The early Church was building-less, an attribute that is becoming more familiar in the modern Church in the West and has long been a reality in places where Christians are still persecuted. The view of the modern Church is often tied buildings, often leading to the checking of faith and evangelism in the narthex on the way out the door. With buildings came tighter church polity (organization), greater financial requirements, and a professionalizing of church ministers and staff. These things brought much good to the Church, but it can shift the focus off of the more relational aspects of Christianity.
The first Christians moved away from the synagogues and into homes, and in some cases they moved underground into catacombs. Due to persecution from imperial and local entities, they could not safely worship in public. There may have been several house gatherings in a city under the ministry of presbyters (the english word “priest” is a contraction of the Greek word presbuteros, which means elder) and deacons, but they were all part of one city “church” body and under a local overseer (first apostles, later bishops). Hospitality in one’s home was a suitable reflection of the relational love which Christ commanded His followers, people seeing each other as “brothers” and “sisters”. The intimacy of gathering in a family’s living space, welcoming in strangers, and sharing an agape family meal together; these are remarkable features of a church body that seems to greatly contrast from where Christian worship evolved starting in the following centuries.
When Christianity became first tolerated and then state-sponsored in the fourth century under Roman Emperor Constantine, Church polity, structure, and power grew substantially. Bishops attained royal-like status and wealth, the Church became dogmatic (official policy and doctrine), and Christians were free to move out of the homes and into the public witness of dedicated buildings where ornate decorations and ritual replaced the informality of the house gatherings. Much of it was done in good faith, with a desire to honor God and sanctify what had been pagan culture to the glory of the Lord. However some, like, Hilary of Poitiers were weary of the change, “let me warn you of one thing: beware of Antichrist. What an evil it is, this love of building that possesses you” (Laurence Guy, Introducing Early Christianity, 25). This significant change, in my opinion, drastically changed the nature of the Church. No more was the “world of the first Christians breaking bread in each other’s home” (Guy, 27), a dramatic change in the practice of koinonia (fellowship as spoken about in Acts and the Epistles) in the Church.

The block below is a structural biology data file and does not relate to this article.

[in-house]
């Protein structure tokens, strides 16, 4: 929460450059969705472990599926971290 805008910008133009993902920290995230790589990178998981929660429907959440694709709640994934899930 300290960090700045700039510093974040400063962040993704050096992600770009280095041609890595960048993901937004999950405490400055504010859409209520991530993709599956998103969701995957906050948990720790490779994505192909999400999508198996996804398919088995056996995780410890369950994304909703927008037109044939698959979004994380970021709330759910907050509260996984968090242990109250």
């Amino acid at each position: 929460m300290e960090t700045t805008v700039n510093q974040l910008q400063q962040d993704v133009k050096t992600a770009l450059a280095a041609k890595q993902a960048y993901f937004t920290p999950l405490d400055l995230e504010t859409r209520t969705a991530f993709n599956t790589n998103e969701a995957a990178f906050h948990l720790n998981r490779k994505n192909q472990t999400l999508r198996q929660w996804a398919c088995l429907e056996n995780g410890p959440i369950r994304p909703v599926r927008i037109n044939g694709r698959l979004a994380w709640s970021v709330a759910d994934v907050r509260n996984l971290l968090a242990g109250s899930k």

Don’t get me wrong, there is nothing inherently wrong with beautiful church buildings, Church polity, programs, paid staff, prayer books, and all the other things that have developed over thousands of years of Church history. Just as the Holy Spirit worked to inspire the Early Church, the Spirit has worked in the life of Christians since the time of Christ to develop traditions that are edifying to believers, point people to Christ, build His kingdom, and give glory to God. I deeply desire to worship in a beautiful space with beautiful liturgy, as these things have formed me and brought me closer to God. And I have felt the warmth of Christian fellowship and love in these contexts. On the other hand, remaining in a “house church” context could lead to seclusion or exclusivity among other believers, a loss of a missional heart, and in modern contexts it could be a hindrance to new believers or inquirers who might find a “house church” a bit odd. However, it is when any of these things or concepts become idols, when their focus is no longer to point people to Christ, and when they take us away from the fellowship and intimate relationship with each other that we need to reevaluate ourselves.
Two thousand years later, as many church organizations find themselves without buildings and formalized structure, the faith practices of the Early Church can serve as a model for a refocusing and refreshing any relational aspects of sharing Christ’s love that has grown stale over time. We can take this time of tabernacling and church planting to refresh and refocus our mindset as needed. As we seek to build buildings and better organize local parishes (whether large or small), dioceses, and other networks…let us never lose the character of the true meaning of the Church as the Body of Christ.
(Cover: The Martyrs in the Catacombs by Jules Eugene Lenepveu)